For the Love of Liturgy


By Bronwyn Lea | Twitter: @bronleatweets

A_BronwynWe received the warmest possible welcome when we arrived at the church that was to become our new home. We had moved half way around the world and we were lonely. On that first Sunday we visited, complete strangers offered us the use of their camping gear, in case we wanted to attend the all-church camp-out the following weekend. Week after week, the gospel was preached, and we were loved. We were bowled over, encouraged, included.

And yet, I grieved.

I grieved because we had been in a small church, and this was a large one. I grieved because we didn’t know the words to the songs, and it made me feel out. I grieved for another reason, too, although it took me several weeks to be able to name the sadness that pressed on me each Sunday.

I grieved because I missed the liturgy.

Our new church was buzzword compliant: it had community, worship, biblical preaching, and God-focused and people-loving congregants. Those were non-negotiables we had been looking for and we were so grateful to be there.

But they did not have a liturgy.

At first, I didn’t understand why I missed it so much. I was not raised in a Christian family and my first taste of the faith had been in exuberantly charismatic happy-clappy circles. However, in my college years I had found myself in a little church plant that met in a university lecture hall. There were no robes or smells and bells—but it was a ­low-church Anglican group, and every service had aspects of the Book of Common Prayer woven into the worship.

At first, I hated it. The congregational readings seemed rote, and I wondered how heartfelt a prayer truly could be if one were reading it off a page. But as the weeks stretched into months, and then into years, I found my soul gratefully sighing into the rhythms of the ancients.

The liturgy taught me to pray in a way I hadn’t before. The collects took the words of scripture and gave me words of intercession for God’s people and God’s world which had been breathed by the saints for centuries before me. I was grateful and aware that I was learning to pray.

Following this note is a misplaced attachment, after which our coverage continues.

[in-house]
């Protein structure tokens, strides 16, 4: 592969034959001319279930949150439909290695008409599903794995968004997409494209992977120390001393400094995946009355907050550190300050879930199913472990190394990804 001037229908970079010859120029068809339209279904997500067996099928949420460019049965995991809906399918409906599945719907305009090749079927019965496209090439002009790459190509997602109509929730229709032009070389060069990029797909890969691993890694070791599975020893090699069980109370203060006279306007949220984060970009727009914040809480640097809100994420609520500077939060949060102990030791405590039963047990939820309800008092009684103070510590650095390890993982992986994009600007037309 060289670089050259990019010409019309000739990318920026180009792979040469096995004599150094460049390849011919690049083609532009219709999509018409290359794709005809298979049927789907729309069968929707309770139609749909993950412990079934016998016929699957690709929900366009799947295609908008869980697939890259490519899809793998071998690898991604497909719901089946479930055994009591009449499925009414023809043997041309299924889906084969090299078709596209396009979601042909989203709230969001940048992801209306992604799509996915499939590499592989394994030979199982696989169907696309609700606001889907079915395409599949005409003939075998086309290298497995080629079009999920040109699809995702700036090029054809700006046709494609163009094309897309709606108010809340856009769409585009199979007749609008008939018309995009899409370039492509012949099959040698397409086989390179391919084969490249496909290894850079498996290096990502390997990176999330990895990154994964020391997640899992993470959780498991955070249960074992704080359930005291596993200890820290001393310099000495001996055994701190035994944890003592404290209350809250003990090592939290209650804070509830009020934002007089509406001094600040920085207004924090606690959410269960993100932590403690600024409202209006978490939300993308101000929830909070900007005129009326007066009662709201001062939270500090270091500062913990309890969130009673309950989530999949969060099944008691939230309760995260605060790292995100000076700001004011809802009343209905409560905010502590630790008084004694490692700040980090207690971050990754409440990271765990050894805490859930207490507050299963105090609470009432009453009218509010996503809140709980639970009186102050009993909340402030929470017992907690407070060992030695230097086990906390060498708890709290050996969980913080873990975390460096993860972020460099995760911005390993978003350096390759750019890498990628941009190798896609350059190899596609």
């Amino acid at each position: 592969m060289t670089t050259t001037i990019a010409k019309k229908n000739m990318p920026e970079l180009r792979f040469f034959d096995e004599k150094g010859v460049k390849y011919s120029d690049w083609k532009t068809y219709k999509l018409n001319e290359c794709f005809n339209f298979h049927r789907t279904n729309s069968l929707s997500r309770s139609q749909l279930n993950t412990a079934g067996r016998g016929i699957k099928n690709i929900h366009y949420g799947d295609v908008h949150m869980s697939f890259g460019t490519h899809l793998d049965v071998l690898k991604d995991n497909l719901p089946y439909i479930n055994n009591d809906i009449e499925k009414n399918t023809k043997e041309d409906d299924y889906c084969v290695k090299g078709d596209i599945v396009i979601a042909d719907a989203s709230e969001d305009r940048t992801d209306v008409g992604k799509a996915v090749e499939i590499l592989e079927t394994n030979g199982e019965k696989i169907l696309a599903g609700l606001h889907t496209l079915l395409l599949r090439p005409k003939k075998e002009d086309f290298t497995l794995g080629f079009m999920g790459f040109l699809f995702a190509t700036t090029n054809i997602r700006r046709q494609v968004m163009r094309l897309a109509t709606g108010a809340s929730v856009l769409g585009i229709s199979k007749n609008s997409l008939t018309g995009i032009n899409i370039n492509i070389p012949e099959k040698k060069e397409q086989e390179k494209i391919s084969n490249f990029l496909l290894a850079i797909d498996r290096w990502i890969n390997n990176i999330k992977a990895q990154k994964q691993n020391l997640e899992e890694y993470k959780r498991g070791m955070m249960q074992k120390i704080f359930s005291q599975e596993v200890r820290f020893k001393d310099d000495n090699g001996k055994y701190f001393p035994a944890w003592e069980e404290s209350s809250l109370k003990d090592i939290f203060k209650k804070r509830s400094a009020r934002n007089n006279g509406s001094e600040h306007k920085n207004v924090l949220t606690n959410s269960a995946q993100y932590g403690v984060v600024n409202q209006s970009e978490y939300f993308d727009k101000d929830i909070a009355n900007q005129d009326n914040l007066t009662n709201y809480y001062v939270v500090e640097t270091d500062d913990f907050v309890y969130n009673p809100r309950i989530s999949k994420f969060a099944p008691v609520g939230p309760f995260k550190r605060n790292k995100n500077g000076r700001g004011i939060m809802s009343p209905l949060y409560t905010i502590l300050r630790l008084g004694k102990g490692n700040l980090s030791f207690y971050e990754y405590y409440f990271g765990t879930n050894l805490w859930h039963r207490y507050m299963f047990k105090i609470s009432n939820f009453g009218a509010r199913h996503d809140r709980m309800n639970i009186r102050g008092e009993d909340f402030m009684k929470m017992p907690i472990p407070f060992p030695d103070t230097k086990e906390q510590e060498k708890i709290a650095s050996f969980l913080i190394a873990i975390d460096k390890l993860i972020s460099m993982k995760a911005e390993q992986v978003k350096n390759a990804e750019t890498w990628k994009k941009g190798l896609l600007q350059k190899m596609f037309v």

The liturgy taught me to participate in a way I hadn’t before. Reading prayers and scripture responsively during a worship service forced me to see myself as part of a congregation, rather than as part of an audience. Communal prayers expressed the priesthood of all believers in a beautiful and practical way. Prayer was no longer something I did at home, while others prayed on my behalf at church. No, now we prayed together. I was grateful and aware that I was learning about corporate worship.

However, it was only after we left and I found myself grieving that I realized I had come to love one more thing about the liturgy we had left behind, and that was this: the liturgy taught me the beauty of beginning all worship with repentance.

For nearly ten years, each of our corporate worship services had begun with a prayer of confession:

Most merciful God,
we confess that we have sinned against thee
in thought, word, and deed,
by what we have done,
and by what we have left undone.
We have not loved thee with our whole heart;
we have not loved our neighbors as ourselves.
We are truly sorry and we humbly repent.
For the sake of thy Son Jesus Christ,
have mercy on us and forgive us;
that we may delight in thy will,
and walk in thy ways,
to the glory of thy Name. Amen.

We began every service with a time of reflection and confession for the things we had done wrong, or things we had failed to do right. And then, in every service, the words of grace were spoken over our community.

The Almighty and merciful Lord grant you absolution and